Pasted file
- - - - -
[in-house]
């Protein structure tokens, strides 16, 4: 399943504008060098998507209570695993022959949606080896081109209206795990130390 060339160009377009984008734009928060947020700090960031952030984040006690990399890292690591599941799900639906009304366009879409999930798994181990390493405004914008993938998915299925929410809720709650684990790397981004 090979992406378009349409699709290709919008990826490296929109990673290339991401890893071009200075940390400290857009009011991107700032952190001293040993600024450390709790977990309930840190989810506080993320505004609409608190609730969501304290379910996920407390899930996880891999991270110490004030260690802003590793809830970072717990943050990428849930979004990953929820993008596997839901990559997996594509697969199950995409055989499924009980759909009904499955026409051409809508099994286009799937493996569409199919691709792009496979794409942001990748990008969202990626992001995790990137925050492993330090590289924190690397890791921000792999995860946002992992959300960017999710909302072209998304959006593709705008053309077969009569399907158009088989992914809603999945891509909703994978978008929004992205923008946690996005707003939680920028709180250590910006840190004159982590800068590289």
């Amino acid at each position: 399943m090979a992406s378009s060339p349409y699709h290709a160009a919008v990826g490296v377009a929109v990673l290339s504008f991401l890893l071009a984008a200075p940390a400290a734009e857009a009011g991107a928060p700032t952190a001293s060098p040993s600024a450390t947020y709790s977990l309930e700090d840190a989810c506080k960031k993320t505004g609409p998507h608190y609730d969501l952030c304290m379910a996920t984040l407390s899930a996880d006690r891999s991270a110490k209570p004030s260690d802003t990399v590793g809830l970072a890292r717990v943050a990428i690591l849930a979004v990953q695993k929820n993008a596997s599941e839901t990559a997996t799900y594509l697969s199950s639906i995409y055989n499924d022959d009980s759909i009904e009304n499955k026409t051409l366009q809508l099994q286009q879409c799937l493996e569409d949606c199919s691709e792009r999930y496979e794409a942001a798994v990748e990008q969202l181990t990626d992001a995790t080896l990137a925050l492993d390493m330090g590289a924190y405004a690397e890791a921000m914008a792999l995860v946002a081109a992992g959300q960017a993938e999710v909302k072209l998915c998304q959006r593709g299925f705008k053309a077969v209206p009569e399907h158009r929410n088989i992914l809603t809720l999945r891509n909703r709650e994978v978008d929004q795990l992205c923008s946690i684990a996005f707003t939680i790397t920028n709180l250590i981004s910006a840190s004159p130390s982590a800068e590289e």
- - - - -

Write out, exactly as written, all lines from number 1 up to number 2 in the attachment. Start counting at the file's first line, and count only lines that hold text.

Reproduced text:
[in-house]
């Protein structure tokens, strides 16, 4: 399943504008060098998507209570695993022959949606080896081109209206795990130390 060339160009377009984008734009928060947020700090960031952030984040006690990399890292690591599941799900639906009304366009879409999930798994181990390493405004914008993938998915299925929410809720709650684990790397981004 090979992406378009349409699709290709919008990826490296929109990673290339991401890893071009200075940390400290857009009011991107700032952190001293040993600024450390709790977990309930840190989810506080993320505004609409608190609730969501304290379910996920407390899930996880891999991270110490004030260690802003590793809830970072717990943050990428849930979004990953929820993008596997839901990559997996594509697969199950995409055989499924009980759909009904499955026409051409809508099994286009799937493996569409199919691709792009496979794409942001990748990008969202990626992001995790990137925050492993330090590289924190690397890791921000792999995860946002992992959300960017999710909302072209998304959006593709705008053309077969009569399907158009088989992914809603999945891509909703994978978008929004992205923008946690996005707003939680920028709180250590910006840190004159982590800068590289």